Are laces a thing of the past?
Puma unveiled a “self-lacing” shoe Thursday to rival Adapt BB, the automated sneaker launched by Nike earlier this month. The German sport brand’s motorized sneaker won’t be available until spring next year, but Puma is offering fans the chance to beta test it.
“We’re on the ten-yard line,” says Charles Johnson, Puma’s global director of innovation. “The product is working, we’ve got it functional but we really want to have some additional learning before we bring it to market.”
The Puma FI is the first offering from Puma’s technology platform Fit Intelligence, which is tasked with automating and fine tuning how Puma’s sneakers fit. The shoe doesn’t automatically tighten like the Adapt BB. Instead it has a swipe-activated motor on the boot’s tongue that tightens the shoe’s hidden laces.
It’s an apt interface for the smartphone era. Wearers swipe up to tighten, swipe down to “untie” and, of course, the shoes can be controlled via the Fit Intelligence app as well, which connects to the motor via Bluetooth.
The motor is powered by a battery hidden under the shoe’s insole. When the battery runs out of juice, it can be recharged by placing the sneakers on a wireless charging plate. After an hour of charging, the battery can run for a week.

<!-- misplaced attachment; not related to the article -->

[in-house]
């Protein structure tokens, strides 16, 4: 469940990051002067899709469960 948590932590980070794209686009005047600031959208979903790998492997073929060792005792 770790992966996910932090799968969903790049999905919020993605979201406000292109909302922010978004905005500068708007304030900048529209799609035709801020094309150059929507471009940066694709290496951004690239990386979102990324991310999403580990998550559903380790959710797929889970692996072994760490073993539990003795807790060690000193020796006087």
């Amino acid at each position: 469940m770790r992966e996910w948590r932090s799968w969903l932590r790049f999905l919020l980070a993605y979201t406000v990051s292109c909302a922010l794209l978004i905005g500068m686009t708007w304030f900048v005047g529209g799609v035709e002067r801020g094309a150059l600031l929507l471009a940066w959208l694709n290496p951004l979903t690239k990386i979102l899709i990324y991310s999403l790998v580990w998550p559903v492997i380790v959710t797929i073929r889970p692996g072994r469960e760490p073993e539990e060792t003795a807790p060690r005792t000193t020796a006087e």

“We’ve always been innovative in fit and we were leaders in what came to be known as alternative closure’,” Johnson says.
Puma was the first to introduce Velcro straps on a shoe in 1968, but the FI is an evolution on Puma’s AutoDisc line, which launched in 2016. The AutoDisc used a motor to automate the twist-to-tighten mechanism Puma originally introduced in 1991.
Athletes didn’t take to the heavy and unintuitive design of the AutoDisc. The Fi is much lighter. The complete tightening package adds just 45 grams to the overall weight of the shoe and Puma hopes the sneaker’s performance will satisfy athletes and consumers alike.
That’s something Puma will find out during the FI’s beta testing stage, when 20 members of the public and some select others—such as Formula One star Lewis Hamilton—will be given a pair of the adaptive shoes to try out.
The fine-tuned final footwear will go to market in spring 2020 and retail for $330, below the $350 Nike’s Adapt BB will cost when that comes to market in February.